The Danes announced plans in May to cut back on the cost and speed of their energy transition. The debate sounds practically identical to the one in Germany, where the government also aims to slow down its Energiewende. But a Danish expert says Denmark remains on course. Craig Morris investigates.
Last September, I asked a provocative question: Are we losing Denmark next? A few weeks ago, the new Danish government seemed to answer my question: yes. But is it that simple?
Denmark is doing away with its Public Service Obligation (PSO), essentially an 11 percent surcharge on retail rates to cover the funding for renewable electricity. In that respect, the PSO is similar to Germany’s renewable energy surcharge, which currently makes up more than a quarter of the retail rate (in both countries, industry pays less).
In its place, the Danish government plans to fund renewables through taxes rather than through electricity consumption. This proposal has also been repeatedly made in Germany in the past three years but has never been adopted and is currently not on the agenda.
Denmark has the highest retail power rates in the EU but (like Germany) more modest levels for industry. The proposed policy switch aims to limit the cost impact. Businesses will benefit the most. The savings for companies is estimated at 25 percent, compared to only a 10 percent reduction for retail customers. A Danish press report sums up the general dismay in Denmark quite well. It ranges from “so much for investor confidence in Denmark” to “whatever happened to the COP21 agreement?”
Theoretically, the policy switch in Denmark need not lead to less support for renewables. After all, it is merely the payment mechanism that will be tweaked. But in practice, support in general is being reduced. For instance, the country aims to withdraw 350 megawatts of near-shore wind farm auctions to be held by 2020.
But Brian Vad Mathiesen, Energy Planning Professor at Aalborg University, says the news of a slowdown is being overhyped. “There will be as much as 55 percent wind power by 2020, and we will overshoot our EU target of 30 percent renewable final energy by 2020, possible reaching 40 percent.”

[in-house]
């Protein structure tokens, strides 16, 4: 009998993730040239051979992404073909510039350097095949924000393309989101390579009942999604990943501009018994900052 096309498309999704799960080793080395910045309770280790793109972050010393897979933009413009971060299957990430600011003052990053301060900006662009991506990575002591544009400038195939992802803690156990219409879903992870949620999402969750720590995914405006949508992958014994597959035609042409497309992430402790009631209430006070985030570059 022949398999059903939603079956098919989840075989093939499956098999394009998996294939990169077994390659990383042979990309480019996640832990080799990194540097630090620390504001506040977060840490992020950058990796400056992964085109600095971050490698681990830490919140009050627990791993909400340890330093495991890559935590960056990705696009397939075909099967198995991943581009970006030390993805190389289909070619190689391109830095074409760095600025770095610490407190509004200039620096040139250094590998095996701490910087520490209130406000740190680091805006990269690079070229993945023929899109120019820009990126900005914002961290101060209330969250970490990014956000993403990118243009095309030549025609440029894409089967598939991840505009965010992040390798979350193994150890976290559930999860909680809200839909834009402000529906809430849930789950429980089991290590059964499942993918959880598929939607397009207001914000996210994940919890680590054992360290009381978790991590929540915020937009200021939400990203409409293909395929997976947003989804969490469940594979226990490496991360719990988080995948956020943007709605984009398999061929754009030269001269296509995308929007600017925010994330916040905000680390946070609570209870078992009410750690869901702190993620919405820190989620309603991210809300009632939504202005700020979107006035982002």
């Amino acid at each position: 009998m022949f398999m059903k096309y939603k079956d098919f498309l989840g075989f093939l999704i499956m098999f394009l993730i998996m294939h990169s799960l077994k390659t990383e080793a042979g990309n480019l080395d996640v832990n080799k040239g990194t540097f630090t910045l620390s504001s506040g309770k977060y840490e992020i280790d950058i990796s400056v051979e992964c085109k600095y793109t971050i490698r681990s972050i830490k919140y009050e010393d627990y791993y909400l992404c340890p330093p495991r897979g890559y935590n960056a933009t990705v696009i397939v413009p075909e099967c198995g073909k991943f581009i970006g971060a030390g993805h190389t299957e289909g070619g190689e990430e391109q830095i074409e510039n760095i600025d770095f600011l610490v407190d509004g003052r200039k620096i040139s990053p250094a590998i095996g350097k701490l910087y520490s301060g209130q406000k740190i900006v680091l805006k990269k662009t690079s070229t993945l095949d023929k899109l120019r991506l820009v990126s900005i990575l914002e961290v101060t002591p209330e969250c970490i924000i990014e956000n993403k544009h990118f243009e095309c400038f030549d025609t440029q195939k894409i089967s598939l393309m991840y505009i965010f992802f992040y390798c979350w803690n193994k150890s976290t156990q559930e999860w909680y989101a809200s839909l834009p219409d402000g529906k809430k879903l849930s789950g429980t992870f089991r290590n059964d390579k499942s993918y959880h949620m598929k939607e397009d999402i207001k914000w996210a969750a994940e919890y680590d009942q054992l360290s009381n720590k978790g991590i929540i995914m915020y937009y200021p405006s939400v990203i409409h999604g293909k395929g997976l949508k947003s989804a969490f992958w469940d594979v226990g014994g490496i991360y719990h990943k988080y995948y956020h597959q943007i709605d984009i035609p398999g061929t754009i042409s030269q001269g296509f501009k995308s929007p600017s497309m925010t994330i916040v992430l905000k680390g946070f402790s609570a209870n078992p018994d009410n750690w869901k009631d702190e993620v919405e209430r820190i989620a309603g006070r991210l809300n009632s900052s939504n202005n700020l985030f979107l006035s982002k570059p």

Denmark has seen wind power, which covered more than 40 percent of demand in 2015, peak at around 140 percent of demand. The goal is now to reach 50 percent wind power by 2020, and to do so the Danes actually need to slow down – to the extent that the goal is also seen as a limit. And again, the German situation is similar; the Germans could reach the maximum goal (limit) of 45 percent renewable electricity for 2025 as early as 2018.
Mathiesen is mainly critical of the proposal to switch from a surcharge to a tax item, an idea he calls wrong-headed: “As the share of renewables grows, we would then pay more and more of our power bills through our income taxes – that makes no sense.”
No one really knows what the impact of the change will ultimately be, partly because lower electricity prices are likely to increase electricity consumption, the extent of which can only be guessed. Some Danish experts use the waterbed effect to explain away concerns of greater carbon emissions; because power sector emissions are limited EU-wide, any increases in one country have to lead to decreases in another.
This policy change isn’t the first setback for Denmark’s energy transition. In 2002, a new governing coalition put an end to the country’s grassroots renewables movement. From 2003-2008, the country’s installed capacity grew by a mere 73 megawatts, equivalent to the addition of only one wind turbine every few months. But a new policy rejuvenated the market starting in 2009. Installed capacity rose by 50 percent from 2009-2015 to more than 5,000 megawatts. More importantly, the amount of wind power generated more than doubled (a sign that better engineering has improved the performance of modern turbines).
But Mathiesen insists that, despite all signs to the contrary, Denmark remains committed to the transition. “This proposal is part of a healthy democratic debate in Denmark,” he reassures foreign onlookers. Mainly, he is frustrated about the way Danish experts plan to redesign the market. “I really need to write a piece for the Financial Times, explaining to everyone how crazy some of these ideas are – there’s a better way of doing this.”
Well, Brian, if you ever get around to writing that piece, we would be happy to post it here, too!